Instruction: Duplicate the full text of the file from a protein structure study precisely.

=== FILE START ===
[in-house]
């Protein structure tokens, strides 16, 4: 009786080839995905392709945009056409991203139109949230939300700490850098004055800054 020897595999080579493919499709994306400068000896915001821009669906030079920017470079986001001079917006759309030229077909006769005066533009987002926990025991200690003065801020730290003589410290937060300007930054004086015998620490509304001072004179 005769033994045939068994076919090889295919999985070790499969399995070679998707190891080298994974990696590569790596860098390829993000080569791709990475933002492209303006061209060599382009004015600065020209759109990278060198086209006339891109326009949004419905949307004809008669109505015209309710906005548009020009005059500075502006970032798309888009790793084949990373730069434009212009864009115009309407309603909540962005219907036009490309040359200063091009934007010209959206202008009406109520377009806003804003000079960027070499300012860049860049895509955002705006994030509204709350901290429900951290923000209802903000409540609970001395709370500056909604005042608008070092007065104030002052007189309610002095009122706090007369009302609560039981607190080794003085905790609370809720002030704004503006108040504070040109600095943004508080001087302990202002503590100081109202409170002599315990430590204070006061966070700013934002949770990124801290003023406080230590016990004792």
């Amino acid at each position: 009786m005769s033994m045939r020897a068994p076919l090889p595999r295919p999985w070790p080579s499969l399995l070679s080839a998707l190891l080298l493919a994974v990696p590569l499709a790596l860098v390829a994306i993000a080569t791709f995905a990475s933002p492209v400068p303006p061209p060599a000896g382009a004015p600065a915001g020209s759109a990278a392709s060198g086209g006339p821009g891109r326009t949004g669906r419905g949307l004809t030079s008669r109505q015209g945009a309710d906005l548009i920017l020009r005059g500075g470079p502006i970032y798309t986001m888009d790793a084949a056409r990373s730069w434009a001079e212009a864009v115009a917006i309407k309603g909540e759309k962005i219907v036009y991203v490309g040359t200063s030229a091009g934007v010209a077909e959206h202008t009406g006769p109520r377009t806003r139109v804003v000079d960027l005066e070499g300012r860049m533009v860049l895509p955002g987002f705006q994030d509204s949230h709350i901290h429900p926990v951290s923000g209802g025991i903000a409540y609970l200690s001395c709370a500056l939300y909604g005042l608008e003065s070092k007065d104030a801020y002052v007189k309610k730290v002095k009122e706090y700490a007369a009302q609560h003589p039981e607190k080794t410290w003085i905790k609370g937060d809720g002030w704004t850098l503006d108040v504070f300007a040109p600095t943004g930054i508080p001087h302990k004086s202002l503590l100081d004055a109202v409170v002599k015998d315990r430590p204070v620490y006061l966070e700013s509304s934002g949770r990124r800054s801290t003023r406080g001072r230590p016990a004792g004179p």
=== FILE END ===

[in-house]
């Protein structure tokens, strides 16, 4: 009786080839995905392709945009056409991203139109949230939300700490850098004055800054 020897595999080579493919499709994306400068000896915001821009669906030079920017470079986001001079917006759309030229077909006769005066533009987002926990025991200690003065801020730290003589410290937060300007930054004086015998620490509304001072004179 005769033994045939068994076919090889295919999985070790499969399995070679998707190891080298994974990696590569790596860098390829993000080569791709990475933002492209303006061209060599382009004015600065020209759109990278060198086209006339891109326009949004419905949307004809008669109505015209309710906005548009020009005059500075502006970032798309888009790793084949990373730069434009212009864009115009309407309603909540962005219907036009490309040359200063091009934007010209959206202008009406109520377009806003804003000079960027070499300012860049860049895509955002705006994030509204709350901290429900951290923000209802903000409540609970001395709370500056909604005042608008070092007065104030002052007189309610002095009122706090007369009302609560039981607190080794003085905790609370809720002030704004503006108040504070040109600095943004508080001087302990202002503590100081109202409170002599315990430590204070006061966070700013934002949770990124801290003023406080230590016990004792």
């Amino acid at each position: 009786m005769s033994m045939r020897a068994p076919l090889p595999r295919p999985w070790p080579s499969l399995l070679s080839a998707l190891l080298l493919a994974v990696p590569l499709a790596l860098v390829a994306i993000a080569t791709f995905a990475s933002p492209v400068p303006p061209p060599a000896g382009a004015p600065a915001g020209s759109a990278a392709s060198g086209g006339p821009g891109r326009t949004g669906r419905g949307l004809t030079s008669r109505q015209g945009a309710d906005l548009i920017l020009r005059g500075g470079p502006i970032y798309t986001m888009d790793a084949a056409r990373s730069w434009a001079e212009a864009v115009a917006i309407k309603g909540e759309k962005i219907v036009y991203v490309g040359t200063s030229a091009g934007v010209a077909e959206h202008t009406g006769p109520r377009t806003r139109v804003v000079d960027l005066e070499g300012r860049m533009v860049l895509p955002g987002f705006q994030d509204s949230h709350i901290h429900p926990v951290s923000g209802g025991i903000a409540y609970l200690s001395c709370a500056l939300y909604g005042l608008e003065s070092k007065d104030a801020y002052v007189k309610k730290v002095k009122e706090y700490a007369a009302q609560h003589p039981e607190k080794t410290w003085i905790k609370g937060d809720g002030w704004t850098l503006d108040v504070f300007a040109p600095t943004g930054i508080p001087h302990k004086s202002l503590l100081d004055a109202v409170v002599k015998d315990r430590p204070v620490y006061l966070e700013s509304s934002g949770r990124r800054s801290t003023r406080g001072r230590p016990a004792g004179p």